for details and live updates. The one-day strike will be followed next week by a third 2-hour strike of UCU, two having already taken place in 2014, action which is due to escalate unless there is negotiation. Local action is taking place at higher education organisations University of Nottingham and Nottingham Trent University. Local action has included pickets and ‘teach-outs’ in the city centre. At University of Nottingham, Unison and Unite members are not out due to local agreements.

Update: UCU members at Aberdeen, Bradford, East London, West of Scotland, Greenwich, Staffordshire, the Leeds College of Art, Manchester Met, Nottingham Trent, Robert Gordon and Queen Mary UL are all being called out on Monday 10th Feb for a full day strike because management has been docking a full days pay for a 2 hour strike.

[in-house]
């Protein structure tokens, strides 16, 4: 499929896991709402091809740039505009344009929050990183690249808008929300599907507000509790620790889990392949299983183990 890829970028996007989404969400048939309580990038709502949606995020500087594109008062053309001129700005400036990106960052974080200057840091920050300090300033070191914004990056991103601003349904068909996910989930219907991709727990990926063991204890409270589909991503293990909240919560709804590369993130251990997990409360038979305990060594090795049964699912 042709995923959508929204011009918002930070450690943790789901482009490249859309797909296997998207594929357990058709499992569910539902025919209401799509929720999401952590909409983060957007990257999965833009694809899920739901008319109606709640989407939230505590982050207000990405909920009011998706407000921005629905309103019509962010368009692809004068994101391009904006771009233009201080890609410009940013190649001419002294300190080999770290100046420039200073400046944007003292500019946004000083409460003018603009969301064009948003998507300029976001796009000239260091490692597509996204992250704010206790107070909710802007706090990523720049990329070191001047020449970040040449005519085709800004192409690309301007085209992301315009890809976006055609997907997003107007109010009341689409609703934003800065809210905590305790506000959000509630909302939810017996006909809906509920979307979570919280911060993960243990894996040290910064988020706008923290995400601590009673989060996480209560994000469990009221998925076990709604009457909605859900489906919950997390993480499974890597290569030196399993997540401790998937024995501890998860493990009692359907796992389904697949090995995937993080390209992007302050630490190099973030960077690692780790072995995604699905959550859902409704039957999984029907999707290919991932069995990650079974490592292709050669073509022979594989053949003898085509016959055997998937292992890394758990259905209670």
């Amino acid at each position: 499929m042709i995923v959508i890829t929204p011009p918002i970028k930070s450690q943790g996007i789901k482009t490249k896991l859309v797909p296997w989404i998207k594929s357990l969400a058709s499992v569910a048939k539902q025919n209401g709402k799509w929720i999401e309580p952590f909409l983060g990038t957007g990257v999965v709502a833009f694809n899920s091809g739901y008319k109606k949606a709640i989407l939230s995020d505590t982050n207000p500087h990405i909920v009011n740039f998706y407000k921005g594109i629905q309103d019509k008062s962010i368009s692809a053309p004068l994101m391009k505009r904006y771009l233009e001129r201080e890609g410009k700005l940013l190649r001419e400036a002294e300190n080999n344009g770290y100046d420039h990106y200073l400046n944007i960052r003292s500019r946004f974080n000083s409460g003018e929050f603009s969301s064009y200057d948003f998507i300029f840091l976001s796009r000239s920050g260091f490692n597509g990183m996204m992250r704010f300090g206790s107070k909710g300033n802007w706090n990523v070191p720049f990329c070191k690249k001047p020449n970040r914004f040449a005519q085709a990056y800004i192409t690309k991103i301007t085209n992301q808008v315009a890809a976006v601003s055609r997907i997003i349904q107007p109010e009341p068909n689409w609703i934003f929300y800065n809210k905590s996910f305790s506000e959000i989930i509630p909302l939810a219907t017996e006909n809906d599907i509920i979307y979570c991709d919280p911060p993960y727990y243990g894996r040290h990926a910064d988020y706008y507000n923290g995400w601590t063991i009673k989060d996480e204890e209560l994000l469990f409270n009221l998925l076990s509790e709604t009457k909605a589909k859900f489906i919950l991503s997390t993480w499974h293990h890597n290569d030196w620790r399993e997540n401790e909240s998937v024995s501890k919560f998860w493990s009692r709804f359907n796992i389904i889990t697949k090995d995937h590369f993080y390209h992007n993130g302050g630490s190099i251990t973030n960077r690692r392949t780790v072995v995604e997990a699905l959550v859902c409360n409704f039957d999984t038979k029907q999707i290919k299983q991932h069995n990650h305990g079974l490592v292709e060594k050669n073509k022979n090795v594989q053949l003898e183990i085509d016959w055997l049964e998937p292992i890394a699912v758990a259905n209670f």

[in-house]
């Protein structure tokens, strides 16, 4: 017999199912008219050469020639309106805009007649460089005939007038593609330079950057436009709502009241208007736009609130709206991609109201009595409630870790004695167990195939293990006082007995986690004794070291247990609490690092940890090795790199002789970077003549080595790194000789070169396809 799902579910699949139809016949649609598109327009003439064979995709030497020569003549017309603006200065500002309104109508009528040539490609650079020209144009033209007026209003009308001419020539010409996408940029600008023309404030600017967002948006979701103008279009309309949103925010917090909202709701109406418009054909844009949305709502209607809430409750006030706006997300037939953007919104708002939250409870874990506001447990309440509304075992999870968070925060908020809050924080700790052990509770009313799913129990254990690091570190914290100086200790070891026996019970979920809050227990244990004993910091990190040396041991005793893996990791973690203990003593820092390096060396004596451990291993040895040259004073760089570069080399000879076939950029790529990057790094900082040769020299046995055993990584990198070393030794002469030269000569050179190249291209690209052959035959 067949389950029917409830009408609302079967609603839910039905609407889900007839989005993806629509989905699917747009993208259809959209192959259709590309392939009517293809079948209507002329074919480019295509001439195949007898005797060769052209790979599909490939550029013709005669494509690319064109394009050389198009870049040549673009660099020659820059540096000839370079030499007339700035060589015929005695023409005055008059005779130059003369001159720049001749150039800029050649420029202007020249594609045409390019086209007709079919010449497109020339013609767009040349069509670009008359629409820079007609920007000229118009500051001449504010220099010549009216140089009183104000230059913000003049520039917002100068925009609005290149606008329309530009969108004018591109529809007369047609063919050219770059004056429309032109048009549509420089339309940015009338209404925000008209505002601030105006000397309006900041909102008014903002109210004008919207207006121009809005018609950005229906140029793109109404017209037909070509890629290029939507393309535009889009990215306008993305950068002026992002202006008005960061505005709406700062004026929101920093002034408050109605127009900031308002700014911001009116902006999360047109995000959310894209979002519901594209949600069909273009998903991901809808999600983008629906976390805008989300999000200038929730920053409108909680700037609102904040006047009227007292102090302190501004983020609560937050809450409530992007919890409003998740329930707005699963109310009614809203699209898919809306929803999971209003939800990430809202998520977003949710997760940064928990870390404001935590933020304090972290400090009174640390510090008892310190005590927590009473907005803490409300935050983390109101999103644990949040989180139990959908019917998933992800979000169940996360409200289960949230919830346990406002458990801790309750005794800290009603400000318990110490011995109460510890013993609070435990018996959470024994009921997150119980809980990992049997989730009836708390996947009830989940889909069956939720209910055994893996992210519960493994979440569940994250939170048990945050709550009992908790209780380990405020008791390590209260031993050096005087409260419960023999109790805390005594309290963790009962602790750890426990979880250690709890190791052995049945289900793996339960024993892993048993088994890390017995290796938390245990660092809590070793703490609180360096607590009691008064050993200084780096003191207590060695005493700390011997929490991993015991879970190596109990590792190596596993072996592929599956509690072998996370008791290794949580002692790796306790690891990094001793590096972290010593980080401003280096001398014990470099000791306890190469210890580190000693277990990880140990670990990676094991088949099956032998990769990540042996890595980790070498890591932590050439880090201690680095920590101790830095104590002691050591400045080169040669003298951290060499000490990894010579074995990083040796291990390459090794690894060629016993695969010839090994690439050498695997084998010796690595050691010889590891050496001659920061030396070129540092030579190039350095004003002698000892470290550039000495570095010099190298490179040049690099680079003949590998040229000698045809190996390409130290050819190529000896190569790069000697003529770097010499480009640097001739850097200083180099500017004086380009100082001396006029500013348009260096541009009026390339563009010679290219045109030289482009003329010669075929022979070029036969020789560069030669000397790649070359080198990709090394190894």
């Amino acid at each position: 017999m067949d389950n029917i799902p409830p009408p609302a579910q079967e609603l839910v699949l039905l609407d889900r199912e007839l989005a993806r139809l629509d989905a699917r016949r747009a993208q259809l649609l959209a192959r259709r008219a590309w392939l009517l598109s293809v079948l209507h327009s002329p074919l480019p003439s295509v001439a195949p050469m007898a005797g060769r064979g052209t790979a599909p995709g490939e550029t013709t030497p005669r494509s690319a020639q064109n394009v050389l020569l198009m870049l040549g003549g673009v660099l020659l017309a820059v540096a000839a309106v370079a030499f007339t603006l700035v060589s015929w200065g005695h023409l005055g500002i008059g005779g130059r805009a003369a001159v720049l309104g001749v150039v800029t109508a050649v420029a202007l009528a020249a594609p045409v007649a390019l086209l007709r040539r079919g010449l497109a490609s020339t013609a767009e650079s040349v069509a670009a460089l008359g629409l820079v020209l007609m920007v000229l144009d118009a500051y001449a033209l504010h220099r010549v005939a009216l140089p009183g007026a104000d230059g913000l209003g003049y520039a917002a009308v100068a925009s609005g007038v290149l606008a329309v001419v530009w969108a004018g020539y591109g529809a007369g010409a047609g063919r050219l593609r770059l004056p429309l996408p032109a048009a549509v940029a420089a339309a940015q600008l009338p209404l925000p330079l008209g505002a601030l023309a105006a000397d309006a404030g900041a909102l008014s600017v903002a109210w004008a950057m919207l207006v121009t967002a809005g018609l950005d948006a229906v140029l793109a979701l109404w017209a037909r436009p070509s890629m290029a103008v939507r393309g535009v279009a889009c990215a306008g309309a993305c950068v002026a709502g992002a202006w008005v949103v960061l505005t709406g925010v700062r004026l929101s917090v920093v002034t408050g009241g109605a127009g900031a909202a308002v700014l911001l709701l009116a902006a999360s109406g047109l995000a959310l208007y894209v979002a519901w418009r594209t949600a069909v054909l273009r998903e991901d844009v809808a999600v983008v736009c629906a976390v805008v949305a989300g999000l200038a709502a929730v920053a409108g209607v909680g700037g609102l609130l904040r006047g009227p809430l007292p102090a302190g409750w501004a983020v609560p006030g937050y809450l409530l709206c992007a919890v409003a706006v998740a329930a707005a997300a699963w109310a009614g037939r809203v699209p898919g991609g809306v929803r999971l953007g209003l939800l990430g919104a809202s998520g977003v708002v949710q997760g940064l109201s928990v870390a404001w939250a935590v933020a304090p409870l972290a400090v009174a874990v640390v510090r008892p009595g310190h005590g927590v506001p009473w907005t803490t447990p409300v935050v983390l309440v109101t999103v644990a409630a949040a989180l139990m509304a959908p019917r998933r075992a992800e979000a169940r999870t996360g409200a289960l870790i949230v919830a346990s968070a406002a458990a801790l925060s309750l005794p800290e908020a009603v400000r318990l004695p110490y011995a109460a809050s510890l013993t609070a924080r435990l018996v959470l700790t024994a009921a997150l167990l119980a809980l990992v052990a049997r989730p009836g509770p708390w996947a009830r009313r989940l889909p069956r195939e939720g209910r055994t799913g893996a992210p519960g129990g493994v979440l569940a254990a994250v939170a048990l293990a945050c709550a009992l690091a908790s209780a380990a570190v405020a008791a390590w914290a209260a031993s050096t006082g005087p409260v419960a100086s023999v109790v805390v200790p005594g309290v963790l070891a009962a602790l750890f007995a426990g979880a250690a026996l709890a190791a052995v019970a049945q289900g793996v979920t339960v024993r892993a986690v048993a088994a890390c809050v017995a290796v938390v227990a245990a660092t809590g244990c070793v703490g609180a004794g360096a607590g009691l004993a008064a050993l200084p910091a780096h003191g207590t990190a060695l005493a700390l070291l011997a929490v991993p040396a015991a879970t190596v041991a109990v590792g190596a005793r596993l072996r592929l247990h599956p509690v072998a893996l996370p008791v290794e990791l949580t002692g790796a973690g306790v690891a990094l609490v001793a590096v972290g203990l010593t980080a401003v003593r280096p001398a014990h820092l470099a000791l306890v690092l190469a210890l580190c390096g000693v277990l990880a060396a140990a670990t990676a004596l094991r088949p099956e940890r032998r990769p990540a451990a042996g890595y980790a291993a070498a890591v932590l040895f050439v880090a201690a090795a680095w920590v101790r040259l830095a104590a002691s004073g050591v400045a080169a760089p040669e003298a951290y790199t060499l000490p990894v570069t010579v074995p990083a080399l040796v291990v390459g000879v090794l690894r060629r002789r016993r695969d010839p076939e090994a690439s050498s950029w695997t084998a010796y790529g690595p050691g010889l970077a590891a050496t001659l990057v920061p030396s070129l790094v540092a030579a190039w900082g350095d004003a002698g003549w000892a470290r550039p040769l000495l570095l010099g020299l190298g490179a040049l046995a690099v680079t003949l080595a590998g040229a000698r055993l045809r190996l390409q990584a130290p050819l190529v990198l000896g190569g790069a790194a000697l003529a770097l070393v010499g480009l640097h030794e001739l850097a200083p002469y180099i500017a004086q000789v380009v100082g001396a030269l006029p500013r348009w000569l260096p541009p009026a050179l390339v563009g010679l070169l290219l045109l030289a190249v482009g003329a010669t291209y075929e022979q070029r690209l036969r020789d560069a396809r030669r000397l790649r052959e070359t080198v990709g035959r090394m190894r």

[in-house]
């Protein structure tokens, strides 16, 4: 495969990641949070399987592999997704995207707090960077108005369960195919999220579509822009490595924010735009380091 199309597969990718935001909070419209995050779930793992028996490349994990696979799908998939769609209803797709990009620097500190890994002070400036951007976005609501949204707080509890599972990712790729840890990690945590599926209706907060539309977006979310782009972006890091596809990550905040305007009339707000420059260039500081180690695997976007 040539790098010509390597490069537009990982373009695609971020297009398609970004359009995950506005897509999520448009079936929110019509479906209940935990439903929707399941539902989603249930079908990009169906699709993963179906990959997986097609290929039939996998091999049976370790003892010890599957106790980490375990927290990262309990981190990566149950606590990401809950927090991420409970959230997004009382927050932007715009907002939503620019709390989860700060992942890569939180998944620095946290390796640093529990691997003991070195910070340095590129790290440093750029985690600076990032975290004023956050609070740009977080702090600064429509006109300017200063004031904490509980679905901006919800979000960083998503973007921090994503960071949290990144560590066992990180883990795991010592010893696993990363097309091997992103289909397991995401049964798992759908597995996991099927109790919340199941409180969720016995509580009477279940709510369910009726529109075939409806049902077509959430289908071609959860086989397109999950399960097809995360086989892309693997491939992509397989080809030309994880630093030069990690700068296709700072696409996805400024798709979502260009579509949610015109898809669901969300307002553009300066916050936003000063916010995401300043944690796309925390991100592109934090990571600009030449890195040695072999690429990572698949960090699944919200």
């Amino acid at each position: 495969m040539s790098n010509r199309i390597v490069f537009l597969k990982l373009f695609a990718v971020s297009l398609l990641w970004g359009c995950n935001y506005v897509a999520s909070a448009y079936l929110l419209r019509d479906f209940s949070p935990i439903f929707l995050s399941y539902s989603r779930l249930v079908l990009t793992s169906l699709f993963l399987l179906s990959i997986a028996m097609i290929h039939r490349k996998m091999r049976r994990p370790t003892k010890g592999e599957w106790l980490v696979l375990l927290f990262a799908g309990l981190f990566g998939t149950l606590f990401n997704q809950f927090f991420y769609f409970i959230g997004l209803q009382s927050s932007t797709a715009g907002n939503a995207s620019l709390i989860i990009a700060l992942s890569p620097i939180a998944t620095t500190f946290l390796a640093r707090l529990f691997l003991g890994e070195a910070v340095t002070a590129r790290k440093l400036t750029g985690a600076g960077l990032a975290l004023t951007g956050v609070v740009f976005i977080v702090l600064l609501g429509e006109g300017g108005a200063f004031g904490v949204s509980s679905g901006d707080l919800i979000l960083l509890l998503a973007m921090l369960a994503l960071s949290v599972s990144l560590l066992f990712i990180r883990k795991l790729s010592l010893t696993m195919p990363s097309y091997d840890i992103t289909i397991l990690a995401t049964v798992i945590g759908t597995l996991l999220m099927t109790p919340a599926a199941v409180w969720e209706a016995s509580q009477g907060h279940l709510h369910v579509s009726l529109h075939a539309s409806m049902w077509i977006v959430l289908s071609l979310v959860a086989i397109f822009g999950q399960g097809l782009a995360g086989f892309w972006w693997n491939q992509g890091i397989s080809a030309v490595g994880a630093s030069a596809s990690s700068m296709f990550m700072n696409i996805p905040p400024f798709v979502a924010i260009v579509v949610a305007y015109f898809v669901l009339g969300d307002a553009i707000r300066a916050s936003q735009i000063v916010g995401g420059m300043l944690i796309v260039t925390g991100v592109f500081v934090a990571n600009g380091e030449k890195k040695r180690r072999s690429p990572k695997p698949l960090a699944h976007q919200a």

Also see the National Campaign Against Fees and Cuts for news of student-led actions and solidarity: http://anticuts.com.

Read also: Why the universities strikes are about more than just a ‘measly’ pay offer.

Twitter (good for recent updates across UK, including photos): https://twitter.com/#fairpayinhe

Previous:

Is This What You Wanted Iain Duncan Smith?


Blog piece:

via RIP Tim Salter and Denis Jones. Is This What You Wanted Iain Duncan Smith?.

UCU/Unite/Unison Higher Education sector – second strike day on Tuesday 3rd December 2013